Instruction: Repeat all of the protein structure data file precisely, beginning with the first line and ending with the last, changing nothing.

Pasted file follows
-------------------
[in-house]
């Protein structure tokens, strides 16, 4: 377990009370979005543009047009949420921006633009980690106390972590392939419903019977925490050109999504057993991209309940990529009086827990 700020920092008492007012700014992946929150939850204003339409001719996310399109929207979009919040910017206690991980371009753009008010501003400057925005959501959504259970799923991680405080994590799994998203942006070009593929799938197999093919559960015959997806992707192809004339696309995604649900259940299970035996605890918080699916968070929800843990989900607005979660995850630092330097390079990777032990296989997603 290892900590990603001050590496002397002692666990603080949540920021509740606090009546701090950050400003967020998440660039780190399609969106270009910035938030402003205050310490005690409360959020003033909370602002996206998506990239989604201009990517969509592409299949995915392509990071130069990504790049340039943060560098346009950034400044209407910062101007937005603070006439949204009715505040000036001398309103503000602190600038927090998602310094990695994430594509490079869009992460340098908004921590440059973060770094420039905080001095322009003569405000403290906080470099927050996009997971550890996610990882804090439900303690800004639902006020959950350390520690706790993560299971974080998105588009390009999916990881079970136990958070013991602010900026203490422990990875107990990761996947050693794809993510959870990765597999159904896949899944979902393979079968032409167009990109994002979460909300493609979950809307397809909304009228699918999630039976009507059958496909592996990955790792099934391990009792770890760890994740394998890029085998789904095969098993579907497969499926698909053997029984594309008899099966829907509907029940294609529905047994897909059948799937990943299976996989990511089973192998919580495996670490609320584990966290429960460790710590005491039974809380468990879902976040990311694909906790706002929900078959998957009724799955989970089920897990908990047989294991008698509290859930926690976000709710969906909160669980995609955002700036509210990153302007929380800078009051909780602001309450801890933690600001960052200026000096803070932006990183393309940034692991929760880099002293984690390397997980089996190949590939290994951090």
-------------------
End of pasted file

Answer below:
[in-house]
């Protein structure tokens, strides 16, 4: 377990009370979005543009047009949420921006633009980690106390972590392939419903019977925490050109999504057993991209309940990529009086827990 700020920092008492007012700014992946929150939850204003339409001719996310399109929207979009919040910017206690991980371009753009008010501003400057925005959501959504259970799923991680405080994590799994998203942006070009593929799938197999093919559960015959997806992707192809004339696309995604649900259940299970035996605890918080699916968070929800843990989900607005979660995850630092330097390079990777032990296989997603 290892900590990603001050590496002397002692666990603080949540920021509740606090009546701090950050400003967020998440660039780190399609969106270009910035938030402003205050310490005690409360959020003033909370602002996206998506990239989604201009990517969509592409299949995915392509990071130069990504790049340039943060560098346009950034400044209407910062101007937005603070006439949204009715505040000036001398309103503000602190600038927090998602310094990695994430594509490079869009992460340098908004921590440059973060770094420039905080001095322009003569405000403290906080470099927050996009997971550890996610990882804090439900303690800004639902006020959950350390520690706790993560299971974080998105588009390009999916990881079970136990958070013991602010900026203490422990990875107990990761996947050693794809993510959870990765597999159904896949899944979902393979079968032409167009990109994002979460909300493609979950809307397809909304009228699918999630039976009507059958496909592996990955790792099934391990009792770890760890994740394998890029085998789904095969098993579907497969499926698909053997029984594309008899099966829907509907029940294609529905047994897909059948799937990943299976996989990511089973192998919580495996670490609320584990966290429960460790710590005491039974809380468990879902976040990311694909906790706002929900078959998957009724799955989970089920897990908990047989294991008698509290859930926690976000709710969906909160669980995609955002700036509210990153302007929380800078009051909780602001309450801890933690600001960052200026000096803070932006990183393309940034692991929760880099002293984690390397997980089996190949590939290994951090």